But again, this quote by Instagrammer Andrea Sanders (@bezerowastegirl) has been bopping around in my head for a while:
“Zero Waste isn’t easy because it’s an infrastructure that doesn’t exist right now. Access to bulk stores, fresh markets and the like are not accessible to most. Everyone makes trash. Period. Do what you can. Never feel guilty because you can’t do something. There is no absolutism.”
And so, it makes me ask: Was this sweater an unwise shopping decision after all? Am I “failing” at ethical fashion?
Our current fashion culture is one that is driven by the need to buy more and more, regardless of how much we already own, but when I purchased this sweater, I wasn’t buying it from a fast fashion perspective.
I have been searching for a mustard yellow sweater for a few years, so it was not a spur of the moment purchase. It was “deep love” shopping, not buying for the sake of buying.
It is estimated that wearing a garment at least 30 times, reduces the carbon, waste and water footprint of a garment by 20%-30%. I wear all my clothes at least 30 times, and despite the fact that this sweater is not made of completely natural fibres, it is well sewn and will last me many years. I also take care of my clothes, and will be hand washing this one to help increase it’s lifespan.
It’s a tricky issue. I can’t say that I’m completely convinced that I should have bought it. Maybe if I had waited a while longer I would have come across something in mustard yellow that would have ticked all the boxes, but then again, maybe not.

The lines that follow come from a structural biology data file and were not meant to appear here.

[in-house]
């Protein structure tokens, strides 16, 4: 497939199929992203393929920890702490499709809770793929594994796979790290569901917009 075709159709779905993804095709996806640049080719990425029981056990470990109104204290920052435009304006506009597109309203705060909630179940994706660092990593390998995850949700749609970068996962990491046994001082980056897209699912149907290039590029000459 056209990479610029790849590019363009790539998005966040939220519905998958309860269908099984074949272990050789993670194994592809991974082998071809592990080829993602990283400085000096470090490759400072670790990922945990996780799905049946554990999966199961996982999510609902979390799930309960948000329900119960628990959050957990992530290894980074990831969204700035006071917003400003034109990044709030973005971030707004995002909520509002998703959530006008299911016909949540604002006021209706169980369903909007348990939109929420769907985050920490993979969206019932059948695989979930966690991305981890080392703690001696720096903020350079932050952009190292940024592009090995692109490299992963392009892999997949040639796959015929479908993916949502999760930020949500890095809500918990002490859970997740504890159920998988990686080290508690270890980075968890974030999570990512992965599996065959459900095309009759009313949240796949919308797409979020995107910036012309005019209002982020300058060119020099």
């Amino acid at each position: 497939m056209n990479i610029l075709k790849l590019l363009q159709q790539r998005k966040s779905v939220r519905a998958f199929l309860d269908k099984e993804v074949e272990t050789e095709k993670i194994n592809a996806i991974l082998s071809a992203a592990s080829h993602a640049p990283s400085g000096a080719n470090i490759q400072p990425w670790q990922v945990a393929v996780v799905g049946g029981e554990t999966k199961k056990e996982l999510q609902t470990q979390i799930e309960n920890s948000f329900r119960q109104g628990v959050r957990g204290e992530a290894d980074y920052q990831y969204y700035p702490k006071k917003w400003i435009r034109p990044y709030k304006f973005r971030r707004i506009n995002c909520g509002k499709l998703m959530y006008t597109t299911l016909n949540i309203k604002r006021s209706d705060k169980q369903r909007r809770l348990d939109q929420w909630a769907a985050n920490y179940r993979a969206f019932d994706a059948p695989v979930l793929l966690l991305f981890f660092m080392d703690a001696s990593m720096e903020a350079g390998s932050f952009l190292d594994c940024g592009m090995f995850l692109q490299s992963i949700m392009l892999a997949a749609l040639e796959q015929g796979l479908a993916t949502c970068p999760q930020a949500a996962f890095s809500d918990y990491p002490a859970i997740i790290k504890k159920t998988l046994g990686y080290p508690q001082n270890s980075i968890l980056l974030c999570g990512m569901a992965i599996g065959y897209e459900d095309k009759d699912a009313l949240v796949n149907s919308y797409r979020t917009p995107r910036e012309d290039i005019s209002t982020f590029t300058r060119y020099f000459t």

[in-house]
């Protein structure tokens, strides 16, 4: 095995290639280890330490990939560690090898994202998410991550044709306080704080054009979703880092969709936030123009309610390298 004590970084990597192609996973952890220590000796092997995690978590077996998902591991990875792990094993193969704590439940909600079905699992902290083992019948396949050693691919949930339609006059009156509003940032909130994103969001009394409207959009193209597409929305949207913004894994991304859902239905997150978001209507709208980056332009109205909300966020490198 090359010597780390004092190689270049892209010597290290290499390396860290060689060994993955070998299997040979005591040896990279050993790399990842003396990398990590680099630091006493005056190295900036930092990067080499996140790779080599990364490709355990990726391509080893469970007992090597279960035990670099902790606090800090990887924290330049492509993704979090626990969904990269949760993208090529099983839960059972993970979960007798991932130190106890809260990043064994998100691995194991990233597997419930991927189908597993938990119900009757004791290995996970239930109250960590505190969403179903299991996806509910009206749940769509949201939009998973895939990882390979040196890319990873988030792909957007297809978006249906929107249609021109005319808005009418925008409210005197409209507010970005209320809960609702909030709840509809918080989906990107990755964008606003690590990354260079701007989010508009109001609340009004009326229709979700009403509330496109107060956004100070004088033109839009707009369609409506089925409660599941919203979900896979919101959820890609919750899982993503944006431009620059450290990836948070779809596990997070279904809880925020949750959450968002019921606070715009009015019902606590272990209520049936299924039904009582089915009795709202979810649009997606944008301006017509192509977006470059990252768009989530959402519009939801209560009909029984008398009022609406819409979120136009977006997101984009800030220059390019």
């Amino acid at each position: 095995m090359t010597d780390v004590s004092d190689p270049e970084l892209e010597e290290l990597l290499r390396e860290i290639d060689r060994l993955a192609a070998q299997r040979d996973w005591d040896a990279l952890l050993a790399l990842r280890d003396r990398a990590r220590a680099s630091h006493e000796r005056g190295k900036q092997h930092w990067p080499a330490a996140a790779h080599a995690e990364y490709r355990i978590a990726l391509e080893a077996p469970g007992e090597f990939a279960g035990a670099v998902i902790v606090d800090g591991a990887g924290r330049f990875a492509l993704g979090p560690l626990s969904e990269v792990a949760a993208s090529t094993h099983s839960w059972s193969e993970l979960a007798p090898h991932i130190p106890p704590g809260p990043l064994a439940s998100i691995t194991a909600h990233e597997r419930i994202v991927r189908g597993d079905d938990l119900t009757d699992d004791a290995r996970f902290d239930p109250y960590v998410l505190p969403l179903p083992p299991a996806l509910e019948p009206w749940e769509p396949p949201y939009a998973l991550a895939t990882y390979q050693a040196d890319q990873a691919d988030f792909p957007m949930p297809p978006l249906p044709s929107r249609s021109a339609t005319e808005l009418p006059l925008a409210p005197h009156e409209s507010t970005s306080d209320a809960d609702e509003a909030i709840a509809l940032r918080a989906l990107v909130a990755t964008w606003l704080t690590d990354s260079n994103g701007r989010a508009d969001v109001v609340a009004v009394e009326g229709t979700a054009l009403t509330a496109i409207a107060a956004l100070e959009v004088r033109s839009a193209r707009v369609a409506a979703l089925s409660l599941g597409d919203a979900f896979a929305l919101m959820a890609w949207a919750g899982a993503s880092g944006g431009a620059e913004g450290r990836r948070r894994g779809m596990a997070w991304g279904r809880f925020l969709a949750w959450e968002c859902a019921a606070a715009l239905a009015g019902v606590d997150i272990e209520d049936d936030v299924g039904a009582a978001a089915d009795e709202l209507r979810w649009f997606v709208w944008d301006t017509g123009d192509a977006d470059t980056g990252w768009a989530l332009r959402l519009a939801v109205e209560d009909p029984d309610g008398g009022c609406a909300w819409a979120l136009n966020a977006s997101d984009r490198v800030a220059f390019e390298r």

I want my wardrobe to be 100% ethical, but that’s not really feasible right now. If 95% of my wardrobe is ethical fashion, then is the 5% that isn’t ethical, OK? Where do you draw the line? Is there a line? How do you balance want vs. need, especially with something as “frivolous” as fashion?
I’d love to hear your thoughts on this issue. How do you decide for your own wardrobe?
This month has just flown by for me, and has been a rather strange month too. I had every intention of posting these pictures on the Thanksgiving weekend (Oct. 8), but a combination of burning my right hand (which made typing difficult), getting a head cold that lasted forever, and then work and other engagements, has delayed me. . . and here we are now at October 22!
This is one of my favourite outfits and photoshoots of late. The photos were taken on the thanksgiving weekend, which also happened to be my birthday weekend! (Apparently I am claiming the whole weekend as my Birthday weekend, not just one day. . .) I was at first a little disappointed that the leaves had already turned brown by the time we were able to get these photos, but as it turned out, the colour palette worked incredibly well with the sepia tones of my outfit. The outfit is an amalgamation of some of my favourite pieces in my wardrobe- I pretty much picked everything that I love to wear, and put it all into one outfit, because it’s always nice to wear something “special” on your birthday!
Well, that’s really all I have to say, but if I try and think of something else to write, I am afraid that this will never be published. Sorry that the blog has been a bit boring lately, I’m a bit out of practice. . . I am hoping to get back in the swing of things, and post more frequently again.